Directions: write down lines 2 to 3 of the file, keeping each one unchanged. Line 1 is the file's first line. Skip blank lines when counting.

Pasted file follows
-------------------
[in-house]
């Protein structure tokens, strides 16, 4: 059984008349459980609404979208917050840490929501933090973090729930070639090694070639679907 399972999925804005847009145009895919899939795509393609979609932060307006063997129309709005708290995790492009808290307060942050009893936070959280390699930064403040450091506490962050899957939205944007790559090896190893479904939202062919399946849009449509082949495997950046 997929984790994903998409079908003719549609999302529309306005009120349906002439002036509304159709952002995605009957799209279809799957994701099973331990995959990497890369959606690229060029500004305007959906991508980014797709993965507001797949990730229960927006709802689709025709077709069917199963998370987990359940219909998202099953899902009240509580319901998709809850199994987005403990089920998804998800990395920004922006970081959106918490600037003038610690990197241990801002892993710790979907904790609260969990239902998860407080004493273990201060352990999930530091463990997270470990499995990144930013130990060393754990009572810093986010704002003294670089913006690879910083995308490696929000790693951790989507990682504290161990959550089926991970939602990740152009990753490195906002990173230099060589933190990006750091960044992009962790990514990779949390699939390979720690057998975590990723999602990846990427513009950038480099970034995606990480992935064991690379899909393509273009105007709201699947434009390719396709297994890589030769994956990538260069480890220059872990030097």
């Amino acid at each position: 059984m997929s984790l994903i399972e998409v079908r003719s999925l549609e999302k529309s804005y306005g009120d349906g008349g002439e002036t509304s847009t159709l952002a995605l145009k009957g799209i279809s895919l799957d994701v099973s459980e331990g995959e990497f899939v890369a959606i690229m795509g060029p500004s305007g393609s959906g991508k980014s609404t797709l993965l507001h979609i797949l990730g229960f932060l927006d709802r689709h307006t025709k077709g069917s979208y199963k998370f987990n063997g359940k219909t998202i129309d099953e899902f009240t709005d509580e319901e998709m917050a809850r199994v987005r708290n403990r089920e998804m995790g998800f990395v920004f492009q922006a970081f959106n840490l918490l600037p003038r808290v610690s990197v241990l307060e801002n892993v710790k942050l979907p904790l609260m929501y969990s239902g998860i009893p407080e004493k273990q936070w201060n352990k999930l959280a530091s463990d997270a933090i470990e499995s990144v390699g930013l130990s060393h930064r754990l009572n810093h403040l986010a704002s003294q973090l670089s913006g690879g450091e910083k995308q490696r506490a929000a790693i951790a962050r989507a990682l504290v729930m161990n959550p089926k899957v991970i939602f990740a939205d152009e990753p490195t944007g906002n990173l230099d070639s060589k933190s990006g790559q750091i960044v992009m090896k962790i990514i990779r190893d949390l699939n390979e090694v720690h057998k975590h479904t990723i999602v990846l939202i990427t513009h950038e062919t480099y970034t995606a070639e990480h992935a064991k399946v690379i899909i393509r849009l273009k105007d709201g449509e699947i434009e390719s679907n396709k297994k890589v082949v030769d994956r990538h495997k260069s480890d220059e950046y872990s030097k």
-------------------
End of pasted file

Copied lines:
């Protein structure tokens, strides 16, 4: 059984008349459980609404979208917050840490929501933090973090729930070639090694070639679907 399972999925804005847009145009895919899939795509393609979609932060307006063997129309709005708290995790492009808290307060942050009893936070959280390699930064403040450091506490962050899957939205944007790559090896190893479904939202062919399946849009449509082949495997950046 997929984790994903998409079908003719549609999302529309306005009120349906002439002036509304159709952002995605009957799209279809799957994701099973331990995959990497890369959606690229060029500004305007959906991508980014797709993965507001797949990730229960927006709802689709025709077709069917199963998370987990359940219909998202099953899902009240509580319901998709809850199994987005403990089920998804998800990395920004922006970081959106918490600037003038610690990197241990801002892993710790979907904790609260969990239902998860407080004493273990201060352990999930530091463990997270470990499995990144930013130990060393754990009572810093986010704002003294670089913006690879910083995308490696929000790693951790989507990682504290161990959550089926991970939602990740152009990753490195906002990173230099060589933190990006750091960044992009962790990514990779949390699939390979720690057998975590990723999602990846990427513009950038480099970034995606990480992935064991690379899909393509273009105007709201699947434009390719396709297994890589030769994956990538260069480890220059872990030097």
């Amino acid at each position: 059984m997929s984790l994903i399972e998409v079908r003719s999925l549609e999302k529309s804005y306005g009120d349906g008349g002439e002036t509304s847009t159709l952002a995605l145009k009957g799209i279809s895919l799957d994701v099973s459980e331990g995959e990497f899939v890369a959606i690229m795509g060029p500004s305007g393609s959906g991508k980014s609404t797709l993965l507001h979609i797949l990730g229960f932060l927006d709802r689709h307006t025709k077709g069917s979208y199963k998370f987990n063997g359940k219909t998202i129309d099953e899902f009240t709005d509580e319901e998709m917050a809850r199994v987005r708290n403990r089920e998804m995790g998800f990395v920004f492009q922006a970081f959106n840490l918490l600037p003038r808290v610690s990197v241990l307060e801002n892993v710790k942050l979907p904790l609260m929501y969990s239902g998860i009893p407080e004493k273990q936070w201060n352990k999930l959280a530091s463990d997270a933090i470990e499995s990144v390699g930013l130990s060393h930064r754990l009572n810093h403040l986010a704002s003294q973090l670089s913006g690879g450091e910083k995308q490696r506490a929000a790693i951790a962050r989507a990682l504290v729930m161990n959550p089926k899957v991970i939602f990740a939205d152009e990753p490195t944007g906002n990173l230099d070639s060589k933190s990006g790559q750091i960044v992009m090896k962790i990514i990779r190893d949390l699939n390979e090694v720690h057998k975590h479904t990723i999602v990846l939202i990427t513009h950038e062919t480099y970034t995606a070639e990480h992935a064991k399946v690379i899909i393509r849009l273009k105007d709201g449509e699947i434009e390719s679907n396709k297994k890589v082949v030769d994956r990538h495997k260069s480890d220059e950046y872990s030097k």